Honoring a tie-loving teacher

Memories: Pupils at Trinity Lutheran School remember their late mentor with an assembly and a colorful display of neckwear.

May 02, 2004|By Amanda Ponko | Amanda Ponko,SUN STAFF

Dozens of tie-shaped paper cutouts hung in the room, brightly colored with crayons and markers and scrawled with messages like "We'll never forget you," in memory of Trinity Lutheran School teacher Sam Scott.

More than 60 of Scott's sixth-, seventh- and eighth-graders gathered in the Joppa school's multipurpose room Thursday afternoon, along with his wife, Debbie, and teachers to honor their friend and mentor who died March 23 at age 59 after a stroke.

Scott had an affinity for ties ---- he owned more than 140 ---- but his true enthusiasm was for teaching, his profession for 32 years.

After retiring a couple of years ago, Scott's passion for academia got the better of him. He returned to teaching math seven months ago at Trinity Lutheran. Vince Salamone of Abingdon, one of Scott's eighth-graders, said that what made Scott an amazing teacher was his personal relationships with his pupils.

"He took the time to know you as a person before he taught you," Vince said. "He would take what we liked, like sports or whatever, and apply it to what we were learning. ... I'll just miss coming to school every day and seeing him."

At the beginning of the assembly, the pupils performed skits about class with Scott, illustrating his energy and humor. Three of Scott's seventh-graders then presented his wife with a scrapbook they had created, which included photos and letters pupils had written to Scott after he died.

Debbie Scott of Edgewood said her husband would have been wondering why everyone was making such a fuss over him, but would have been touched by his pupils' kind words and tributes to him.

"He loved each and every one of you," she said to the pupils. "He would've worked here for nothing. He was proud of all of you."

The love and support from the school have helped Debbie Scott cope with her husband's unexpected death, she said.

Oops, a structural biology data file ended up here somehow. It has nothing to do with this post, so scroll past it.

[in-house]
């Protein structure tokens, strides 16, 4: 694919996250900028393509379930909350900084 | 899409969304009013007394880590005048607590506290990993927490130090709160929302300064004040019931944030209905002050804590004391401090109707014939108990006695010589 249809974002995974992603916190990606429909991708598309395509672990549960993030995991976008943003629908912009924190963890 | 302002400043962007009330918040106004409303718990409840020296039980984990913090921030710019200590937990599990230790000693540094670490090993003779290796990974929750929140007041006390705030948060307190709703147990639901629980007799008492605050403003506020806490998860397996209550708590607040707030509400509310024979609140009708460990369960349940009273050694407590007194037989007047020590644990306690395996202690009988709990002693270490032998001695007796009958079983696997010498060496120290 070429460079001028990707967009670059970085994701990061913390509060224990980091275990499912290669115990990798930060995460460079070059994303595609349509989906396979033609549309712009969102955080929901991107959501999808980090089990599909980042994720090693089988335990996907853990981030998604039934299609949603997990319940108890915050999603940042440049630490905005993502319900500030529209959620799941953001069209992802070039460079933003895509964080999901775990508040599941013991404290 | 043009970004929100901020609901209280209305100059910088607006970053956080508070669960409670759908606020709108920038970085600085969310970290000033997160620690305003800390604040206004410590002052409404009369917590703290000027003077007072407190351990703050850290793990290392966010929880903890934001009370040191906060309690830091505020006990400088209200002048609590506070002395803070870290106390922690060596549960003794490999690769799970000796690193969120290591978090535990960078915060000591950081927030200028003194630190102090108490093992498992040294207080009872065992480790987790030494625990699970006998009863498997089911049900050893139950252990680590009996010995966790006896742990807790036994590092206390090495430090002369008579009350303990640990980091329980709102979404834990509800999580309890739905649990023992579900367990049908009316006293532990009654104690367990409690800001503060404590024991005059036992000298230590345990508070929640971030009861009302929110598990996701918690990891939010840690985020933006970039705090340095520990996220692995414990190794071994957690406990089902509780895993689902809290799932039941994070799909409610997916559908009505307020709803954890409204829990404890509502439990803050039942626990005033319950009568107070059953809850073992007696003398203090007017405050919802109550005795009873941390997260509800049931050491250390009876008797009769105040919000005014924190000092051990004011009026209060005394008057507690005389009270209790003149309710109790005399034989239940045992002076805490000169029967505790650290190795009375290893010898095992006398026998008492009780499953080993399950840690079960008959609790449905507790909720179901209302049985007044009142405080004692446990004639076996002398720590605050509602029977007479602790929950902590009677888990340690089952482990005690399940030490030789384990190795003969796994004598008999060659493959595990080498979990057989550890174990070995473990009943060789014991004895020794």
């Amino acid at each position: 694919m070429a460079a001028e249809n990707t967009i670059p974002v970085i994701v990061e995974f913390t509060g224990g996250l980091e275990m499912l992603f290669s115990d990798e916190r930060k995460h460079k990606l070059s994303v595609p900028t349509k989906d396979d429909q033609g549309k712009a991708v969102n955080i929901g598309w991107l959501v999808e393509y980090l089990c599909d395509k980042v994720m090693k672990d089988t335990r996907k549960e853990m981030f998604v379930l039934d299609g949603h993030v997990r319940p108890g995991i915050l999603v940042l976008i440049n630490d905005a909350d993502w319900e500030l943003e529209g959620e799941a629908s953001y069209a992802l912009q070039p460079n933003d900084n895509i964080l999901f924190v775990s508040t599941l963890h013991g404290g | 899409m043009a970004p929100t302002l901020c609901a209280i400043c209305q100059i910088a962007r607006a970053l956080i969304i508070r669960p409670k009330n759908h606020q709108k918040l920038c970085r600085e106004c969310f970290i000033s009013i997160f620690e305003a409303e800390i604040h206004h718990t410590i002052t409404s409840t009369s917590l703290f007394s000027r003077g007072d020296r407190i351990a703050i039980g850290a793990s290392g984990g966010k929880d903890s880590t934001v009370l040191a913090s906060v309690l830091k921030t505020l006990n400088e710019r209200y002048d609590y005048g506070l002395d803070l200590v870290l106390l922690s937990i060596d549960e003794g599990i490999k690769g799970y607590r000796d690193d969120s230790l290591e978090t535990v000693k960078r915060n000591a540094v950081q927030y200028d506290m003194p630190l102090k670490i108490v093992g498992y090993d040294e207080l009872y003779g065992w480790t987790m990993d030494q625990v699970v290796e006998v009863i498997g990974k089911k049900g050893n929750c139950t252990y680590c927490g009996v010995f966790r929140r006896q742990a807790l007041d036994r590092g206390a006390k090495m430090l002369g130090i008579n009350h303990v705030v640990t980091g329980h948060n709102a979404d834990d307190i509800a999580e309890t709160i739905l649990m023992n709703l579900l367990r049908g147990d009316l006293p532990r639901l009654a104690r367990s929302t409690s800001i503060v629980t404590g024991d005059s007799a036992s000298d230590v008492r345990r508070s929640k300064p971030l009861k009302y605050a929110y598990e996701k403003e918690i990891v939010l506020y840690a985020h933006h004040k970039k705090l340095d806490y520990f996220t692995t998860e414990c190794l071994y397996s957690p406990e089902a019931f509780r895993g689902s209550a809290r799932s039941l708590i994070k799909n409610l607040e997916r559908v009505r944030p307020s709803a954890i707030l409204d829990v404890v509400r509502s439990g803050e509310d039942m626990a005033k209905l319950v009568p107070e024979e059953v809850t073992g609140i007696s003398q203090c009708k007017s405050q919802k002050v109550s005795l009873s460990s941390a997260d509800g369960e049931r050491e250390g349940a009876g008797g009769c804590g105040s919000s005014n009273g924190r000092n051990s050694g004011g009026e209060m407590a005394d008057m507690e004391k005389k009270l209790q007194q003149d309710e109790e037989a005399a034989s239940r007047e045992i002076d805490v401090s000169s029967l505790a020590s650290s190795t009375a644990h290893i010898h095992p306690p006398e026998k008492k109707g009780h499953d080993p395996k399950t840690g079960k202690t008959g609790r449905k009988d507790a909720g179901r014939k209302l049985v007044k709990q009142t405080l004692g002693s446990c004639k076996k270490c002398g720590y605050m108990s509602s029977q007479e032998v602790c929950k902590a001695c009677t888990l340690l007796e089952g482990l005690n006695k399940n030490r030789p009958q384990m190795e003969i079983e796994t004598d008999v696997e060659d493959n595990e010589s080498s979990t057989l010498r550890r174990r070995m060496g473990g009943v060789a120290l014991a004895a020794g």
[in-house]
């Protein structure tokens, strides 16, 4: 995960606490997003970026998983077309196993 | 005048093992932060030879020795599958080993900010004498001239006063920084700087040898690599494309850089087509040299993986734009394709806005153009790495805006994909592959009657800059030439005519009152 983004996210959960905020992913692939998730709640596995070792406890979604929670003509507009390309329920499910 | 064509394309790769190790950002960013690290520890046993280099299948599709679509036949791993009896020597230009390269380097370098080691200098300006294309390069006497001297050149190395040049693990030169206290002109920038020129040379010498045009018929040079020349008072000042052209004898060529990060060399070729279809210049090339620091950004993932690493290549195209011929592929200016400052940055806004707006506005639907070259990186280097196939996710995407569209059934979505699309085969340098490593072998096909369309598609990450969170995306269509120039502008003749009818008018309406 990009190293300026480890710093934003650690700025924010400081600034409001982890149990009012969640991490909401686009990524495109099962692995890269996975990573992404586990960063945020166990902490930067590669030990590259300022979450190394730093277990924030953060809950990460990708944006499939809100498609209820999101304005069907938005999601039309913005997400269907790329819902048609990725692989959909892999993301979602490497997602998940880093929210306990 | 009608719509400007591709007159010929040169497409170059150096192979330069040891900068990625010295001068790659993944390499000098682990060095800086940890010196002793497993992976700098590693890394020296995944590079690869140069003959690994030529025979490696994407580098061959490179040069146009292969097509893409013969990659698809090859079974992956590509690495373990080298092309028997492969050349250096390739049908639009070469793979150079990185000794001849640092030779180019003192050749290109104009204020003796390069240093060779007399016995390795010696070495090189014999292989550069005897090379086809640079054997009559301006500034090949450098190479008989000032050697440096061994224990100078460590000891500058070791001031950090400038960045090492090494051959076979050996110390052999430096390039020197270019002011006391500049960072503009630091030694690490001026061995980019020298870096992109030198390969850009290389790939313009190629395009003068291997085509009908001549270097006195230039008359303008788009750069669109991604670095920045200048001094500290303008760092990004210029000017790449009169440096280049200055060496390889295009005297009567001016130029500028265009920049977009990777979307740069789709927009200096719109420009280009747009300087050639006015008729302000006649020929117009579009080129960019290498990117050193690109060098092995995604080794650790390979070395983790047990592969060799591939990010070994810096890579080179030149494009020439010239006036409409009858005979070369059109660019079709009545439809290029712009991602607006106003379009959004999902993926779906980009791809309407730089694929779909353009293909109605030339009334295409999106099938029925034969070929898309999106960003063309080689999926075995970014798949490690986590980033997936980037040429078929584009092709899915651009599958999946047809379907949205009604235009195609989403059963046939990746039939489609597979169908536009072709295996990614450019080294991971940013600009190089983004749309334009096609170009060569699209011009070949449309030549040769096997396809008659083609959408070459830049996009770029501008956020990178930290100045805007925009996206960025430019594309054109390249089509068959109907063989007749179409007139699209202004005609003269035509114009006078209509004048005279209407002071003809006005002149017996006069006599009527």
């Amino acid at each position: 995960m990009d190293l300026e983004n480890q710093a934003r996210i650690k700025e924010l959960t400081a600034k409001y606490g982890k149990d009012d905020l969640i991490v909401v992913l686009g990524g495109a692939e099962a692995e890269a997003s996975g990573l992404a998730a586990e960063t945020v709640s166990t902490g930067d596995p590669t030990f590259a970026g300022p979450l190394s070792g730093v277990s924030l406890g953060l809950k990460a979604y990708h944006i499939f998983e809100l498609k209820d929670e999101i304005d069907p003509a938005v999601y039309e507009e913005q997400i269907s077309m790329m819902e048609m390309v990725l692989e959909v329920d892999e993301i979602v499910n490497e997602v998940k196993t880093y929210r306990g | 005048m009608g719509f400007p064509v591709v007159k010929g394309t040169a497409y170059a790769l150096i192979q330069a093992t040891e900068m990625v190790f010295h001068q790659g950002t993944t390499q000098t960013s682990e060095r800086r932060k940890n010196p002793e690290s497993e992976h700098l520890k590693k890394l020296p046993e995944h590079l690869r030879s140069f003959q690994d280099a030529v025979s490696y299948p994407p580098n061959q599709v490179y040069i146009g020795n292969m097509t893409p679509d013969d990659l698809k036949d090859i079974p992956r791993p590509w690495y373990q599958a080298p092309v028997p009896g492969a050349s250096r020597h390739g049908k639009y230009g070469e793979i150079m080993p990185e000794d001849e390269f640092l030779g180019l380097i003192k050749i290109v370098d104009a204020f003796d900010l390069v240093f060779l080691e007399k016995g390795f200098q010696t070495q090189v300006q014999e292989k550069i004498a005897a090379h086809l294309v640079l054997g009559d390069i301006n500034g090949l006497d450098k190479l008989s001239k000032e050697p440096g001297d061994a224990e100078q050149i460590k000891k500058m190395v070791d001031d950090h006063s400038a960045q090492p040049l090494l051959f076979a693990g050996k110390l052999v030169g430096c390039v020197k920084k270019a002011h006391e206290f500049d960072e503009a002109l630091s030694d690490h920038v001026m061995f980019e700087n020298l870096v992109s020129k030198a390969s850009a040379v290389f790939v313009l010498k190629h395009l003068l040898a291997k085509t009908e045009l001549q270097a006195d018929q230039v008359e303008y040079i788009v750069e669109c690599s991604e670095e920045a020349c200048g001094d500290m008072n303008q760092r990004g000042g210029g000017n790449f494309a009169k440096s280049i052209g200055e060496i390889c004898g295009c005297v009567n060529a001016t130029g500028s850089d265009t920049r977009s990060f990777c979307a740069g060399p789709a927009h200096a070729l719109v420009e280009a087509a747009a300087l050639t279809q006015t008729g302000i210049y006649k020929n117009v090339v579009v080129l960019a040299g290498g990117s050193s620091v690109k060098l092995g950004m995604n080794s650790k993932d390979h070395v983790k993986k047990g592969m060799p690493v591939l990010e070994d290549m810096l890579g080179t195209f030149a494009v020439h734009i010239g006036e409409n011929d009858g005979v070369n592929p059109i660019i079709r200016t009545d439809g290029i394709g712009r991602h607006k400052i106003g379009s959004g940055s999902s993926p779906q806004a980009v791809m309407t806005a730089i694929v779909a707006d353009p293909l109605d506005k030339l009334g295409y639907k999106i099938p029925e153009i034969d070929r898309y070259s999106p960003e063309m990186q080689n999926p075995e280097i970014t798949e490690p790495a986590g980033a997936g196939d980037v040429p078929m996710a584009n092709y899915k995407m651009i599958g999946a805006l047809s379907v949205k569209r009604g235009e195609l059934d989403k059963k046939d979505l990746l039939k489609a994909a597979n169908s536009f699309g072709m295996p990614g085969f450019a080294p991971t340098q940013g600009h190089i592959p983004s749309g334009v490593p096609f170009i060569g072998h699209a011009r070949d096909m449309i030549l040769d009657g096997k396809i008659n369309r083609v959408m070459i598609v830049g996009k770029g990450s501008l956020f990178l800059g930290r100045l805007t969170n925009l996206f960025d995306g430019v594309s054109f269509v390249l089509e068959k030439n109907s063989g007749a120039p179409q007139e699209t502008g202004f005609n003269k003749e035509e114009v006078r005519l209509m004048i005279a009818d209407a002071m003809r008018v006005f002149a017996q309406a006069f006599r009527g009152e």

"I'm overwhelmed," she said. "I'm feeling absolutely blessed. It's gotten me though a very bad time in my life."

During Scott's short stay in the hospital, a nurse was asking why so many children were attempting to visit him. She then realized that Scott was once her teacher, too.

Five of Scott's more famous ties were auctioned to pupils at the assembly to raise funds for the new Sam Scott Memorial Fund. The Scooby-Doo and SpongeBobSquarePants ties were bought by pupils for about $20 apiece, along with Scott's popular M&Ms tie, which sold for $40. Afterward, every pupil was given one of his many ties in a brown paper bag.

Bill Rehrig, dean of students at Trinity, then proclaimed the next day "Mr. Scott Friday," declaring that the pupils may wear their new ties instead of their typical blue ones.

"Sam Scott was a very special man," he said. "He made mathematics and algebra come alive. ... He found gifts in the ordinary things in life."

Because Scott never had children of his own, his pupils became his children, Rehrig said. For many of his pupils, this was their first time dealing with the loss of someone they loved.

"Every kid walking down the hall would give him a high-five," he said. "That high-five turned their day around."

Scott, a jokester, once told his students that he was colorblind and unable to see red or green, making enjoying holiday decorations impossible. His pupils decided to write silly comments on the green chalkboard in red chalk, thinking he wouldn't be able to read them, which they later said they felt badly about. As they discovered, Scott wasn't colorblind.

Rehrig said Scott will be very difficult to replace.

Scott's are "big shoes to fill," Rehrig said. "He had such an impact. ... He was just one of those larger-than-life people."

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